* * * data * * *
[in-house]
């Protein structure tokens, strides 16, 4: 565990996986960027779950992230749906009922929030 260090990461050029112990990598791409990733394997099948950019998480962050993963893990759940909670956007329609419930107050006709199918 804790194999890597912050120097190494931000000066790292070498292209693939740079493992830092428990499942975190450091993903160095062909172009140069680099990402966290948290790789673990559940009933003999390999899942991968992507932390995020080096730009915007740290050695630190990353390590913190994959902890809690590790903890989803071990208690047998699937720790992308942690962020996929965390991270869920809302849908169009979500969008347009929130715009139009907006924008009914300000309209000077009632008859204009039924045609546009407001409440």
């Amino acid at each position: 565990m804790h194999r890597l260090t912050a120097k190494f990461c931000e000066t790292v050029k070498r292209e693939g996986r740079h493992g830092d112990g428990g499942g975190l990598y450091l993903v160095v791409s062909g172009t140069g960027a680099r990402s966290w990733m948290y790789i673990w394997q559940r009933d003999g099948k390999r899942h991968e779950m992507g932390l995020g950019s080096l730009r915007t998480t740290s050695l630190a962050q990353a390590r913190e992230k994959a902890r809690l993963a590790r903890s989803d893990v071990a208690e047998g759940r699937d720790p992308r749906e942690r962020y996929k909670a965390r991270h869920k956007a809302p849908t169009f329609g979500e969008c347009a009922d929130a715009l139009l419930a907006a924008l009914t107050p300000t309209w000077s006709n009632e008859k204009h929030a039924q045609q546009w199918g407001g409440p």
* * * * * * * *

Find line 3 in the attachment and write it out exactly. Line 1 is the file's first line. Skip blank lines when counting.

């Amino acid at each position: 565990m804790h194999r890597l260090t912050a120097k190494f990461c931000e000066t790292v050029k070498r292209e693939g996986r740079h493992g830092d112990g428990g499942g975190l990598y450091l993903v160095v791409s062909g172009t140069g960027a680099r990402s966290w990733m948290y790789i673990w394997q559940r009933d003999g099948k390999r899942h991968e779950m992507g932390l995020g950019s080096l730009r915007t998480t740290s050695l630190a962050q990353a390590r913190e992230k994959a902890r809690l993963a590790r903890s989803d893990v071990a208690e047998g759940r699937d720790p992308r749906e942690r962020y996929k909670a965390r991270h869920k956007a809302p849908t169009f329609g979500e969008c347009a009922d929130a715009l139009l419930a907006a924008l009914t107050p300000t309209w000077s006709n009632e008859k204009h929030a039924q045609q546009w199918g407001g409440p």